about to process....need answers please

Discussion in 'Meat Birds ETC' started by wanderseek, Jun 30, 2010.

  1. wanderseek

    wanderseek In the Brooder

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    Apr 2, 2010
    east central Indiana
    Okay, we're days from our very first processing of meat birds. We have some last-minute questions that we hadn't thoroughly considered before now.

    1. We have large tubs to put ice water in to place the chickens in after processing. But.....then what? Doesn't the meat need to "rest" before it's frozen or packaged? Can it be frozen/cut up/packaged right after processing?

    2. For storage of this meat in the freezer, what do you use to put them in? Doesn't seem like a gallon size freezer bag would be big enough. What else is there? Where to I get alternate packaging containers? Is it necessary to vaccuum pack them? I don't have the set-up for that? Am I screwed?

    3. Our chickens are about 13 weeks old. Are there any special instructions? I've seen that a lot of people like to butcher by 12 weeks. Are we still okay to do ahead?

    I've done a lot of research on this site and some of my concerns about might sound like I haven't done so. I think a lot of this whole post is just about the fact that I need some moral support and someone to tell me it'll all be okay! haha!! By the way, we're going to hang the chickens by their feet from the clothes line and slit their jugulars, let them bleed out, scald and pluck, eviscerate, the ice. In case you need to know that in order to answer my questions. [​IMG]

    Please and thanks for words of support and wisdom. Any tips/pointers are much appreciated!
     
  2. greathorse

    greathorse Songster

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    Oct 1, 2008
    Northern Colorado
    Placing your birds in a large ice bath right after slaughter is a great thing to do. It will get the body heat out of them and keep bacteria counts down. Chilling them in cold air would also be affective but harder to access.

    You will get some improvement on eating quality if you rest them for at least 24 hours, aging a bit is a good thing.

    It can be cut and packed right after processing and chilling but again you will get a bit of improvement if you rest the product.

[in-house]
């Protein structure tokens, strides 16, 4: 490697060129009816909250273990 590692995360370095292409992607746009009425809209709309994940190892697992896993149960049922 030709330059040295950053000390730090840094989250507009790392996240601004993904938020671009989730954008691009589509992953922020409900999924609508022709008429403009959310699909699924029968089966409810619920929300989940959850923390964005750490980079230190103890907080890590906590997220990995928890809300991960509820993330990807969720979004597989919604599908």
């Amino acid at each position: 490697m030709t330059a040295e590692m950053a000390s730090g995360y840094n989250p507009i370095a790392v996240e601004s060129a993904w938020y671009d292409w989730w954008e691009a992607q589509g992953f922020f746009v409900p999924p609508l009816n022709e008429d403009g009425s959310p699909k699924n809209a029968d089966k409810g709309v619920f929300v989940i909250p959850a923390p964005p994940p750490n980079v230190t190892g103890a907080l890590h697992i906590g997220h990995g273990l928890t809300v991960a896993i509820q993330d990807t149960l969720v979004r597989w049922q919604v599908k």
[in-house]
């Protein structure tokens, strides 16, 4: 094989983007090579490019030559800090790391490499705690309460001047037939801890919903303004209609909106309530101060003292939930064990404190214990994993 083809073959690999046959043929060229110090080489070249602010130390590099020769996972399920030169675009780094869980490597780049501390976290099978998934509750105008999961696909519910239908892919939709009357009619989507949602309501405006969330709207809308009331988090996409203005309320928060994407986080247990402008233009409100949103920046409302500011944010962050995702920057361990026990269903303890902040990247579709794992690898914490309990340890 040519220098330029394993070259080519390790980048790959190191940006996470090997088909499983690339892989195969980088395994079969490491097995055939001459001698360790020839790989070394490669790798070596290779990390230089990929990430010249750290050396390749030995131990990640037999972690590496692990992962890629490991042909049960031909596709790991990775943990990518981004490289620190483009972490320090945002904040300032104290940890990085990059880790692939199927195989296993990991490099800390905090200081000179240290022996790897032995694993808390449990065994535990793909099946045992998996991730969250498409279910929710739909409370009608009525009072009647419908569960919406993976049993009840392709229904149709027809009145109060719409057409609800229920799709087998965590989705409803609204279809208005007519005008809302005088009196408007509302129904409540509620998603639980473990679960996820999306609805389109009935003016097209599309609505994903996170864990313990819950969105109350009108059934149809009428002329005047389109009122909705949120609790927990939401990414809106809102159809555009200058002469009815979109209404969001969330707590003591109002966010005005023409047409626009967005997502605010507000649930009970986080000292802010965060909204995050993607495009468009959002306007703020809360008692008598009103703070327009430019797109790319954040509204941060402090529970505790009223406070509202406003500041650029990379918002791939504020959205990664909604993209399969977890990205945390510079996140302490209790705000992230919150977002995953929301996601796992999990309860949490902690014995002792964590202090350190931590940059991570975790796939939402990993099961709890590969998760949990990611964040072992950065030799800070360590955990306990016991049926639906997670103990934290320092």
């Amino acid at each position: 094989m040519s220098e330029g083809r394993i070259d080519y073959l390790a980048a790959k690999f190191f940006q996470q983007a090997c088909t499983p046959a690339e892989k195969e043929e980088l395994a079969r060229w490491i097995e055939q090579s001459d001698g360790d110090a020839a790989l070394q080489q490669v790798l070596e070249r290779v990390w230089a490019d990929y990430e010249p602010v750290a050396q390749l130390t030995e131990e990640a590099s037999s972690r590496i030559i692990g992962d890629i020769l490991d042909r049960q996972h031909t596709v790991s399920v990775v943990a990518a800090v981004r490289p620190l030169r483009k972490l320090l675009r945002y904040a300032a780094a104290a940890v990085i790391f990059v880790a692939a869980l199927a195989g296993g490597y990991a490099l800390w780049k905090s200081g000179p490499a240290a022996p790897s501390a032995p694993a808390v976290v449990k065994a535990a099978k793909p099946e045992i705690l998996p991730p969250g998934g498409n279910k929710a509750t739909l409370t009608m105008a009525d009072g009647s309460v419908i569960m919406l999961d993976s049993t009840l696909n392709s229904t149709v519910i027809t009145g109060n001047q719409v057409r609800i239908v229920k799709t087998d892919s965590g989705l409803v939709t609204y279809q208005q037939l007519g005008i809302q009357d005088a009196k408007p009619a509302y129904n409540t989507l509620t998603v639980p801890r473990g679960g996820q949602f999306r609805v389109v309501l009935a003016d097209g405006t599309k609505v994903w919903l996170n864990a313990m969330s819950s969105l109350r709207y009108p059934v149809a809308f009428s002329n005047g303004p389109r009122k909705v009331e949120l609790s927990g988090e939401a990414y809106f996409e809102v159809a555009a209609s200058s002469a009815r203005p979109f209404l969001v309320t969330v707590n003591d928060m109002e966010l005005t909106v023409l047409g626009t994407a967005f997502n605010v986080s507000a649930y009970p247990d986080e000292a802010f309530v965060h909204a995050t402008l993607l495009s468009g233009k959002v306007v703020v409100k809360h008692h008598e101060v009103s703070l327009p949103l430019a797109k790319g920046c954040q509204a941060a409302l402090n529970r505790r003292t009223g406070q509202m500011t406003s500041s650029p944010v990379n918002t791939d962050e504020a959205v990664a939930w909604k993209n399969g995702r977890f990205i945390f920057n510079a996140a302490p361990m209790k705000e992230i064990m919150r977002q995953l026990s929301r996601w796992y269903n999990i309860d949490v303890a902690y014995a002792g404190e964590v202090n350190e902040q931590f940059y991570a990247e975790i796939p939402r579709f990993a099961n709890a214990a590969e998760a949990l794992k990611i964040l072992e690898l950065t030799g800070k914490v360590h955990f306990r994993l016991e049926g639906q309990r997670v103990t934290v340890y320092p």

Gallon baggies are not ideal for packaging as it is hard to get all of the air out of the bag. If you do use them get as much air out as you can. I would reccommend wrapping with plastic wrap first and then into the bag. I am sure you can get a whole cut up bird in a gallon baggie. A non cut up Cornish cross will likely not fit.

    Vacumn packaging is a great way to package but no need to stress if you dont. I have eaten chicken after being in a vacumn pack for over two years and it was excellent, I am not sure that would happen with almost any other package. Air is your enemy. If you eat the meat within a few months packaging is not as critical

    The age, is what it is, nothing you can do about that. If they are meat birds they will be huge, if they are dual purpose they won't be very big at all.

    An alternate packaging, would be a roll of freezer wrap. Freezer wrap has a plastic lining that protects from frostbite. You can wrap in a plastic wrap and over wrap with freezer paper, this will give you excellent protection.

    You can buy freezer in very small rolls at the grocery store. I have seen it at Sam's club. I usually go to a butcher shop and buy a very large roll. A very large roll 18 inches wide ( the best width) can cost over 50 dollars but will last a long long time. This will also require a cutter which is not very costly.
     
  3. Winsor Woods

    Winsor Woods Songster

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    Jun 14, 2009
    Cascade Range in WA
    I agree with all that greathorse said. Depending on how many you're processing, you might want to think about using a killing cone to hold the bird. It's keeps their wings from flapping and it keeps you from having to tie and untie each bird. They're not hard to make and you can even modify many common household items to make one in a pinch.

    For storage, I use freezer paper. I usually part my birds out and package the like parts together. It's done a great job for us. Alternately, you can do a quick search for "shrink bags." These you put the chicken in after the resting. Spin the back and secure the tag end of the bag. Then you pierce a small hole in the bad and dunk in a hot water bath for 5 seconds or so and the bag shrinks and pushes the air out of the little hole. Then you dry the bag's surface off and place a label or piece of tape over the hole and freeze.

    Dan
     

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